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Farmer Duck by Martin Waddell
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Farmer Duck

by Martin Waddell

Other authors: Helen Oxenbury (Illustrator)

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Showing 1-5 of 21 (next | show all)
I liked this book a lot. It had a lot of positivity even through hard times. The story’s language was simple and easy to read. The story was placed on a farm with a duck doing all the work while a famer lays in his bed. The farmer would ask “How goes the work?” and the duck would respond “quack”. Without the illustrations the reader would not be able to tell that the duck was having an awful time doing all of the work. The illustrations were dark when, bad times were occurring and bright when good things were happening for the duck. The well-constructed plot had the other farm animals stick up for the duck. This was a great idea by the author to add conflict where the farm animals not including the duck kick the farmer out of his bed put a smile on my face. I loved to see the other farm animals helping the duck when being abused by the farmer. The story was written in third person. The writing wasn’t biased but it did make the farmer look like the bad guy. The language used by the farm animals is what you would think you would hear from them. The duck said “quack, the cow said “moo”, the sheep said “baa” and etc. This book was non fiction however; having the animals not speak like humans worked well. The big idea of this book is justice. No matter what, justice should be something children look for in life. ( )
  JordanMyers | Oct 7, 2014 |
Farmer Duck
I liked “Farmer Duck” by Martin Wadell and can see two big reasons this book would be great in the classroom. First, there was repetition with the words, “How goes the work?” This was repeated throughout the book and provides great opportunity for students to read the words with you and to interact with the book. Second, the book incorporates animal sounds throughout. The duck answers the question of “how goes the work?” with “Quack”. The book follows through with “Down the lane, Moo!” and “through the fields, Baa!” This continues to give the students additional opportunity to be an active part of the book. One final reason I liked this book was the plot. The story holds suspense of the duck working hard and the farmer doing nothing. Students can learn empathy for the duck and enjoy seeing Duck’s friends come to his rescue. The author chose a farm scene and farm animals to keep young readers attention for the big idea of friendship and hard work. ( )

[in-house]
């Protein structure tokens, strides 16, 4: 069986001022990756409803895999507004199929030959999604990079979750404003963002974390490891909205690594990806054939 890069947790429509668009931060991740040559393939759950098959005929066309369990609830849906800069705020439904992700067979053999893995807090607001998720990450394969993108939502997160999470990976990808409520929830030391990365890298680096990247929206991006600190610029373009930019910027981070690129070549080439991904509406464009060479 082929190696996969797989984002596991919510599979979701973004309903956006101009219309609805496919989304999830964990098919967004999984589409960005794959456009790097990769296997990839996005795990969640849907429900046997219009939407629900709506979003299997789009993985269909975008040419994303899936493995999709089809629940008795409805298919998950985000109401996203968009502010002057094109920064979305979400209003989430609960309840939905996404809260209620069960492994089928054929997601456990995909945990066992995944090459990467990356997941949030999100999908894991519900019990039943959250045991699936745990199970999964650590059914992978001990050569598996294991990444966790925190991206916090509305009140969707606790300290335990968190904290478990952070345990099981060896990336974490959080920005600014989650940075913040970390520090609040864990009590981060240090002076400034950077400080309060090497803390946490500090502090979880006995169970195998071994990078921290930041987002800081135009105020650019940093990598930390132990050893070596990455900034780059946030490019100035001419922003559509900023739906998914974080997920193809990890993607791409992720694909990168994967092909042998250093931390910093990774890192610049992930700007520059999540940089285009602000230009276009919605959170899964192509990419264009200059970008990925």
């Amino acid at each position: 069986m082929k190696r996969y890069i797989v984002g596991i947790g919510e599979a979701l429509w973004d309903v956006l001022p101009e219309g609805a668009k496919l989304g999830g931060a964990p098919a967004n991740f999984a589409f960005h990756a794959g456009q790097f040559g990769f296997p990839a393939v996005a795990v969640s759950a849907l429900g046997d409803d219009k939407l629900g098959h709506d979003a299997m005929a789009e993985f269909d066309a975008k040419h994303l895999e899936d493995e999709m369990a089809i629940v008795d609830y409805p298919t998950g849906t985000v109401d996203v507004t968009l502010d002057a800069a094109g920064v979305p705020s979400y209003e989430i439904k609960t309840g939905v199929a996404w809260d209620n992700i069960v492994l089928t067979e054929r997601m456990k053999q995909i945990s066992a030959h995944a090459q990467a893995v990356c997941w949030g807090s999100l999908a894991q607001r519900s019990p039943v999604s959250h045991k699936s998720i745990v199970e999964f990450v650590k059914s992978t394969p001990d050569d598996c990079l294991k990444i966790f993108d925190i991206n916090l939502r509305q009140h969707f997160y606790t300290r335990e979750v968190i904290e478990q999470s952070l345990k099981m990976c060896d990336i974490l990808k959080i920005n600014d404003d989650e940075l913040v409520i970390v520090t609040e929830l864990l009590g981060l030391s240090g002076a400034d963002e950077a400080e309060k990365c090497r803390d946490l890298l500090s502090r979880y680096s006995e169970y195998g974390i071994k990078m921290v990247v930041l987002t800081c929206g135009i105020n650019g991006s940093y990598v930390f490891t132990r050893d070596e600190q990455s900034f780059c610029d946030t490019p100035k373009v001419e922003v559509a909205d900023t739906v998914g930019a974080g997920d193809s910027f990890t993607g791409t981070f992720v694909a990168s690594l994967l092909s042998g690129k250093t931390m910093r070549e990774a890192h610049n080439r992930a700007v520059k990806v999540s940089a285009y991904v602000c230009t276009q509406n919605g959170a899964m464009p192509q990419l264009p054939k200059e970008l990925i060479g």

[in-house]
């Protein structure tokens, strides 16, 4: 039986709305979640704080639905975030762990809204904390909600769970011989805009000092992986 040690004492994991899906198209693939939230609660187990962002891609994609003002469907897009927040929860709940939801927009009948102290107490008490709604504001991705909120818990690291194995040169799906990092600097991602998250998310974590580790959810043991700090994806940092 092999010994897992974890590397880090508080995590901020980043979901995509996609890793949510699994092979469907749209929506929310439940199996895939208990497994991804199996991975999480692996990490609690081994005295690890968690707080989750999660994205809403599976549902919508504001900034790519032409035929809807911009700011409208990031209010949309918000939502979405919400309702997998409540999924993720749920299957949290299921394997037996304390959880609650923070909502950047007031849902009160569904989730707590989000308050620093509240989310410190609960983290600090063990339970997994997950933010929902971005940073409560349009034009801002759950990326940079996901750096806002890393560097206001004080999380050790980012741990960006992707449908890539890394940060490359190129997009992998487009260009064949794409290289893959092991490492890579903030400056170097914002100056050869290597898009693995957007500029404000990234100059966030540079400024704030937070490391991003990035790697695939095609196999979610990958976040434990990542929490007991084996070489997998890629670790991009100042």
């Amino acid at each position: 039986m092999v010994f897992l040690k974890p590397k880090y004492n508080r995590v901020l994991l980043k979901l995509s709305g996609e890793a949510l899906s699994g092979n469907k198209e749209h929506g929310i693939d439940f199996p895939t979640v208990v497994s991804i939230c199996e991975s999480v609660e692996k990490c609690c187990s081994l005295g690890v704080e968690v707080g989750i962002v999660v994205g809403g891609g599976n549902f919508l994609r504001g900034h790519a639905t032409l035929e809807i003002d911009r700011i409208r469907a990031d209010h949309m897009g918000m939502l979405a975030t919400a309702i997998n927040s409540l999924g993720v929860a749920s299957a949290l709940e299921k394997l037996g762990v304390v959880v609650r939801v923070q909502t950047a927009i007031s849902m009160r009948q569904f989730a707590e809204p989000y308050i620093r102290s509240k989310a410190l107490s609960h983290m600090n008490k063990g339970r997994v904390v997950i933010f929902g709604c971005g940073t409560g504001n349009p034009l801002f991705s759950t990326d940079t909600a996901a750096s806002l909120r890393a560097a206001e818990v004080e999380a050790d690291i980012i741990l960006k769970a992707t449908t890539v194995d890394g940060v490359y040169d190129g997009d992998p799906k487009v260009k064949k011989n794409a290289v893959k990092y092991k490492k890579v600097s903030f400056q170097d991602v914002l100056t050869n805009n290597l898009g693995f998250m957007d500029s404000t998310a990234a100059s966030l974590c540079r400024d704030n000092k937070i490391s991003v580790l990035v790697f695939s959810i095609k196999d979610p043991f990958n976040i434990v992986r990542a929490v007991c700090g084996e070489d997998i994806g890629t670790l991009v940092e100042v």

areyno5 | Sep 24, 2014 |
This is the story of a hard working duck who does all the farm chores while the lazy farmer lays in bed reading the newspaper and eating chocolates. The only contribution the farmer gives is to call out periodically, “How goes the work?” To which the duck responds “Quack!” Finally the exhausted duck gains the sympathy of the other animals who drive out the farmer. From that point on all the animals pitch in to help on the farm.

I found the realistic illustrations of animals an odd juxtaposition to their behavior. Animals bring in the hay, gather the eggs, do the ironing and the dishes, saw the word and plant the garden. The duck even brings breakfast in bed, including a sundae with a cherry and little umbrella, to the farmer. As with all Helen Oxenbury’s illustrations, the soft watercolors are realistic and detailed, down to the armpit hair on the big bellied farmer. Although they are quite humorous at times, they give the story a sensation of sweetness.